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The Price of Salt (1952)

by Patricia Highsmith

Other authors: See the other authors section.

MembersReviewsPopularityAverage ratingConversations / Mentions
2,260815,048 (3.83)1 / 123
A chance encounter between two lonely women leads to a passionate romance in this lesbian cult classic. Therese, a struggling young sales clerk, and Carol, a homemaker in the midst of a bitter divorce, abandon their oppressive daily routines for the freedom of the open road, where their love can blossom. But their newly discovered bliss is shattered when Carol is forced to choose between her child and her lover. Author Patricia Highsmith is best known for her psychological thrillers Strangers on a Train and The Talented Mr. Ripley. Originally published in 1952 under a pseudonym, The Price of Salt was heralded as "the novel of a love society forbids." Highsmith's sensitive treatment of fully realized characters who defy stereotypes about homosexuality marks a departure from previous lesbian pulp fiction. Erotic, eloquent, and suspenseful, this story offers an honest look at the necessity of being true to one's nature. The book is also the basis of the acclaimed 2015 film Carol, starring Cate Blanchett and Rooney Mara.… (more)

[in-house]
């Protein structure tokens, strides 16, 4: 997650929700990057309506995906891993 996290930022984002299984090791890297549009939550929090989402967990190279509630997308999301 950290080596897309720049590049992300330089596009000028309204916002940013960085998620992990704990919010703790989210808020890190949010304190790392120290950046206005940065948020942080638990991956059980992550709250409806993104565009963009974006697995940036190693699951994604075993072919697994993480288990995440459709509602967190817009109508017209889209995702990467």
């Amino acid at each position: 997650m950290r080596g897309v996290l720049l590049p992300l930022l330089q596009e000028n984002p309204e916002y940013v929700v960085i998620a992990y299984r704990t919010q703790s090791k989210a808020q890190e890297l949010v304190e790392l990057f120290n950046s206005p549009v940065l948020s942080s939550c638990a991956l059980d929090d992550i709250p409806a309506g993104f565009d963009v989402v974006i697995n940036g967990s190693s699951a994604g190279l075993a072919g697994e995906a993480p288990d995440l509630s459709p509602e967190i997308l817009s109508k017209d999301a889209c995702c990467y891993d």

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» See also 123 mentions

English (77)  Dutch (2)  Swedish (1)  Catalan (1)  All languages (81)
Showing 1-5 of 77 (next | show all)
No idea what went wrong with this book for me. I was really enjoying it and then decided that I just couldn’t be bothered finishing it.
No idea.
First few chapters were lovely :) ( )
  mjhunt | Jan 22, 2021 |
A compelling and elegantly-written tale about clandestine love in a patriarchal society. Therese is a lively protagonist and Carol is appropriately complex and mysterious. Highsmith writes some great prose--will definitely be checking out more of her work in the future. ( )
  DrFuriosa | Dec 4, 2020 |
A bit sloggy. The movie captured it perfectly (I didn't care much for the movie!). You feel like you're reading something respectably written, but it never really grabbed me.

(Note: 5 stars = amazing, wonderful, 4 = very good book, 3 = decent read, 2 = disappointing, 1 = awful, just awful. I'm fairly good at picking for myself so end up with a lot of 4s). I feel a lot of readers automatically render any book they enjoy 5, but I grade on a curve! ( )
  ashleytylerjohn | Oct 13, 2020 |